Friday, September 28, 2018

Engine walkaround vol.26: Hispano-Suiza 8A (type 31)



Subject: Hispano Suiza 8A (Type 31).
Location:Musée d'lair et de l'espace, Le Bourget, Paris, 2015.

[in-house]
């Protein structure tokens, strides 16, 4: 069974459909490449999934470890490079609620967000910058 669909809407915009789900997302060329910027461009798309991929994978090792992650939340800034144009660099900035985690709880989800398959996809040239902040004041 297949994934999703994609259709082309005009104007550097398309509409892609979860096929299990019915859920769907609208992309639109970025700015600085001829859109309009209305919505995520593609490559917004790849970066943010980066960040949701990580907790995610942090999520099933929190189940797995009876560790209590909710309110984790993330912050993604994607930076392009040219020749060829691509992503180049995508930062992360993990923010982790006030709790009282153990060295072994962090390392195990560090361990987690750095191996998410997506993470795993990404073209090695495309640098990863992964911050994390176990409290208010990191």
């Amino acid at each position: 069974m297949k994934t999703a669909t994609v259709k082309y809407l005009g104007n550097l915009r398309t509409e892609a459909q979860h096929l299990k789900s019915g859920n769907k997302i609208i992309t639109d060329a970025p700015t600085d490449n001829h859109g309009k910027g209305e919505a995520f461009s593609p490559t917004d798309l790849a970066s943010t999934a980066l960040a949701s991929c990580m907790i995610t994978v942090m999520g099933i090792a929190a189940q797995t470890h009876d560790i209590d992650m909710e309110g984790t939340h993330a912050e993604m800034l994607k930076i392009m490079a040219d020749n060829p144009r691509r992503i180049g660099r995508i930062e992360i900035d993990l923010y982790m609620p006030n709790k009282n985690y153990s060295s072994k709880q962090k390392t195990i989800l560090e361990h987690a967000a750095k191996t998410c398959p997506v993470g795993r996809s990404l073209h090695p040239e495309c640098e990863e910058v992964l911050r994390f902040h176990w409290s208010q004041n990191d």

Comments: At the beginning of the First World War the production lines of the Barcelona based Hispano-Suiza automobile and engine company were switched to the production of war materiel. Chief engineer Marc Birkigt led work on an aircraft engine based on his successful V8 automobile engine. The resulting engine, called the Hispano-Suiza 8A (HS-31), made its first appearance in February 1915. The first 8A kept the standard configuration of Birkigt's existing design: eight cylinders in 90° Vee configuration, a displacement of 11.76 litres (717.8 cu in) and a power output of 140 hp at 1,900 rpm. In spite of the similarities with the original design, the engine had been substantially refined. The crankshaft was machined from a solid piece of steel. The cylinder blocks were cast aluminium and of. 'mono-block' type that is, in one piece with the SOHC cylinder heads. The inlet and exhaust ports were cast into the blocks, the valve seats were in the top face of the steel cylinder liners, which were screwed into the blocks. Using a rotary driveshaft (tower gear) coming up from the crankcase along the rear end of each cylinder bank, with the final drive for each cylinder bank's camshaft accommodated within a semicircular bulge at the rear end of each valve cover. Aluminium parts were coated in vitreous enamel to reduce leakage. All parts subject to wear, and those critical for engine ignition were duplicated: spark plugs for dual ignition reliability, valve springs, magnetos, etc. Engine reliability and power to weight ratios were major problems in early aviation. The engine and its accessories weighed 185 kg (408 lb), making it 40% lighter than a rotary engine of equivalent power. (Note: This empty weight does not include the radiator and coolant fluid. Generally, air-cooled engines are lighter than their equivalent horsepower water-cooled counterparts. For example, the Bentley BR.2 rotary put out 230 hp (170 kW) and weighed 220 kg (490 lb), Clerget 9B rotary 130 hp (97 kW), 173 kg (381 lb)) The new engine was presented to the French Ministry of War in February 1915, and tested for 15 hours at full power. This was standard procedure for a new engine design to be admitted into military service. However, because of lobbying by French engine manufacturers, the Spanish-made engine was ordered to undergo a bench test that no French-made engine had yet passed: a 50-hour run at full speed. The HS-31 was therefore sent back to Chalais-Meudon on July 21, 1915 and tested for 50 hours, succeeding against all expectations. The design also promised far more development potential than rotary engines which, in spite of being the most common type then in use for aircraft, were getting close to the limits of their development. Rotary engines of increased power generally had increased weight, which in turn increased the already serious gyroscopic torque generated by the engine's rotation. A further increase in torque was considered unacceptable, and the power to weight ratio of the new rotary engines under development did not appeal to aircraft designers. French officials ordered production of the 8A to be started as soon as possible and issued a requirement for a new single-seat high-performance fighter aircraft using the new engine. The Louis Béchereau-designed SPAD VII was the result of this requirement and allowed the Allies to regain air superiority over the Germans.



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